If you’re a marketer here in the back-end of 2019, you’ve probably had to deal with a tracking code or two in your time. Whether it’s for a marketing automation tool like HubSpot, a tracking pixel for an advertising platform like Facebook or Google Ads, or the code for behavior-tracking software like Lucky Orange, Hotjar, Crazy Egg, or even just Google Analytics, tracking codes are the street signs of the web — they’re everywhere and most people just take them for granted.
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Tracking codes are so ubiquitous because they’re essential to the core functionality of all digital marketing: they enable all of the various software platforms marketers employ to track website visitors’ behavior.
Most marketers don’t think much about these tags beyond when they initially install them. Once we’re collecting the data from the tracking codes, they’re in set-it-and-forget-it mode — and we only really worry about them if something all of the sudden stops working.
You may be thinking, yup, sounds familiar, what’s wrong with doing things that way?
If one tracking code doesn’t play nice with another, it could disrupt the data you’re collecting or, worse, temporarily prevent your website from loading altogether. What do you do if the person who regularly manages the technical side of your website is unavailable (or just charges you by the hour for everything they work on)?
What if I told you there was a tool that could deploy all of those tracking codes for you without you ever having to get into the code of your website, and without slowing down your site performance? Imagine it would let you activate and deactivate individual tracking codes, test them before they go live, and give you a deeper, more granular capability to trigger them in response to specific behaviors people exhibit on your website.
Sound like a useful tool, right? Well, the smart folks at Google agree with you, which is why they created Google Tag Manager!
Manage and deploy tags (think: tracking codes like Meta Pixel, Heatmapping, Google Analytics, or HubSpot)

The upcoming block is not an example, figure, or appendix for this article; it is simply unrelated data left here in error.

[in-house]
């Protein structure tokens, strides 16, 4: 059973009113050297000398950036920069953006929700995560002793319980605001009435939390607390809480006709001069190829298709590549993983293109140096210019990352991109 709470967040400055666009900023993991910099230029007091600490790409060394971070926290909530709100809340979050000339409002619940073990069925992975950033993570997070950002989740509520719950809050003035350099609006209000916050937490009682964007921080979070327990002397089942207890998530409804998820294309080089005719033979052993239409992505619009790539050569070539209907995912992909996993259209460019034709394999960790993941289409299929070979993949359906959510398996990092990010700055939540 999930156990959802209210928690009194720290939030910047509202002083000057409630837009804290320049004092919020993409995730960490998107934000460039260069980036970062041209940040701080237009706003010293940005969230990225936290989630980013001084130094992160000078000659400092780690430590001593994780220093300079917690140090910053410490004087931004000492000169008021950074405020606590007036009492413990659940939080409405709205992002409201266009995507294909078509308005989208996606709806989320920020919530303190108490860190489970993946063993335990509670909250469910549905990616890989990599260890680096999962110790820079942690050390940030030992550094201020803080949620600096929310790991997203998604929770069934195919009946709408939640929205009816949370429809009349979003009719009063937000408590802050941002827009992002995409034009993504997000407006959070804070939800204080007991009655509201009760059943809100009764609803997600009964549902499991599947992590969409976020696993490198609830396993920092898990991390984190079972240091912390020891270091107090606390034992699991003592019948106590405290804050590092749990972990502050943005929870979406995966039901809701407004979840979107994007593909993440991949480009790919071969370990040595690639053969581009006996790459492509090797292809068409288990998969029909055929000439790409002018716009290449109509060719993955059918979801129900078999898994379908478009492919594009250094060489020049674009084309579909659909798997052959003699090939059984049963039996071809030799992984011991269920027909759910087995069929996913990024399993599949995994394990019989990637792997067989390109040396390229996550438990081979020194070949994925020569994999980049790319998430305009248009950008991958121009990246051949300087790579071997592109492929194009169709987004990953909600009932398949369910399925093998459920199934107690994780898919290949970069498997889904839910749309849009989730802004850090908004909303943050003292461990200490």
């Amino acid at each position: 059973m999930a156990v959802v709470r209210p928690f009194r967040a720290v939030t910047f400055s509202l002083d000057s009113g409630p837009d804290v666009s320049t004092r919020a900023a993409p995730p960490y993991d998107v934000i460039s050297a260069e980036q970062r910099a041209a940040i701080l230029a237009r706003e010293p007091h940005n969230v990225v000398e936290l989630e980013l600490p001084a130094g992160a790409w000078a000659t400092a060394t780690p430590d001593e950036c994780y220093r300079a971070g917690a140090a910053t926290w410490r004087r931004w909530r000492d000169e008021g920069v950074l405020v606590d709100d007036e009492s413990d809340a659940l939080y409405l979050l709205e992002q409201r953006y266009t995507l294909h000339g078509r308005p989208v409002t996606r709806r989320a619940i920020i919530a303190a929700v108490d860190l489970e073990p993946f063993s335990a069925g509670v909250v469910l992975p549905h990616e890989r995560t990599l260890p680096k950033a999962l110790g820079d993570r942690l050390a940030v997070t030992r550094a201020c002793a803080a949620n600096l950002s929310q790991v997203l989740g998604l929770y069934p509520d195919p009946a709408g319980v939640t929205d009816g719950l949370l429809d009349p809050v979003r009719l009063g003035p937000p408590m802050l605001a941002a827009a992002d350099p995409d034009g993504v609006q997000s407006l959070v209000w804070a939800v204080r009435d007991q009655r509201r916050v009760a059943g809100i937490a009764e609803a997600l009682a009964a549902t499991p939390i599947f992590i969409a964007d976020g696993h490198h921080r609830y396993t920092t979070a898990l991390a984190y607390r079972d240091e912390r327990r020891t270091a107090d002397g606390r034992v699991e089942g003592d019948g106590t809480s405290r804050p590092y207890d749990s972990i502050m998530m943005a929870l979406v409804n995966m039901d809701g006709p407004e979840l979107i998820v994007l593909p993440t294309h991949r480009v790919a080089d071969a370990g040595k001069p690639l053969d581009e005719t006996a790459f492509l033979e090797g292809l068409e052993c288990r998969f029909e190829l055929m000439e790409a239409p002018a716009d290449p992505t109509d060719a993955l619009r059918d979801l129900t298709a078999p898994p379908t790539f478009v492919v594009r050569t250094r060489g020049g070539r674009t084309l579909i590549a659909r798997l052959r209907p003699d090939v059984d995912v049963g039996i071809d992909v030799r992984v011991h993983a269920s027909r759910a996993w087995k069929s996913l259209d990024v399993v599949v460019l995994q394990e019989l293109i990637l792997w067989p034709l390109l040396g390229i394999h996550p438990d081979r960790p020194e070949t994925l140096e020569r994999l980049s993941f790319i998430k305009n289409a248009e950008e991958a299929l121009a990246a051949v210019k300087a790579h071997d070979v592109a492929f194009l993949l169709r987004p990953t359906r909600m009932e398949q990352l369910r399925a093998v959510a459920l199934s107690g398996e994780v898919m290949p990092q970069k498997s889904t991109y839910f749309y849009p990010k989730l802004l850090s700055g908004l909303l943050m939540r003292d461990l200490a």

Manage triggers for those tags, or program-specific timings for when those tags fire or don’t fire
Manage variables for those triggers or program-specific criteria for those tags to fire or not fire
One tracking code, easy management
GTM will make it a lot easier to install, test, and deploy tracking codes on your website. The more of these tracking codes you install, the more taxing it can be on your website performance, and the more value GTM provides.
Additionally, instead of installing all of those individual tags, you can just install the one GTM code and manage everything through its interface instead of breaking into the header tag again and again.
Beyond the time saved, it’s also a big help to have one centralized place with a running tab of which tracking codes are installed.
More trigger control
Triggers are specific instances that tell GTM when to fire those specific tracking codes.
This is where GTM starts to flex its muscles a bit.
Let’s say you want to run an experiment and only want your behavior-tracking software to fire when someone visits a certain page. Or, maybe you want to measure what happens immediately after they do something very specific like watch a video, download a PDF, or see the results from a pricing calculator.
Using triggers in GTM, you can define these specific actions to allow for the desired tracking codes to fire.
Say a visitor watches a video on your pricing page and you’re hoping they click on the CTA that says ‘Request a Quote’ right after the video ends. With GTM triggers, you can program a behavior tracking software to fire and measure whether that’s happening or not.
You can also define negative triggers. For instance, if you want a tag to fire on every page on your site except for a specific few, you can tell GTM to prevent tags from firing on those specific URLs.
Using variables for greater detail
Tags define what tracking codes will fire, triggers define when they’ll fire, and variables go a level deeper to create more specific situations when a tag will fire.
For instance, let’s say you’ve installed a behavior-tracking software tag and programmed it to fire when someone lands on a specific page, but you’d also like to measure what happens when someone lands on a page referred by a different specific page.
In other words, you're measuring what happens when someone exhibits a specific behavior you’re attempting to encourage on your website.
You can create a ‘referrer’ variable that gives you that extra level of granularity in your reporting.
How is GTM different than Google Analytics?
GTM is a tool for installing and configuring third-party code on your website, not for analyzing the data those tags collect.
GTM is designed and built to complement Google Analytics. All of the custom events you create in GTM are visible in Google Analytics once you configure what data you want to send to Google Analytics.
Should you install Google Tag Manager on your website?
Before you ultimately decide, see if you answer yes to any of the following questions:
Would you like to manage third-party tracking codes on your website without touching any code?
Would you like to reduce the load time of your website, improving SEO performance?
Would you like to collect data and run experiments around specific actions people take on your website?
Would you like to customize the data you send to Google Analytics?
Are you okay with learning how to use a new tool?
If you answered yes to any of the questions above, I would highly recommend leveraging Google Tag Manager.
If you’re interested in exploring some resources to learn more about how to use GTM, here are a few great resources to check out: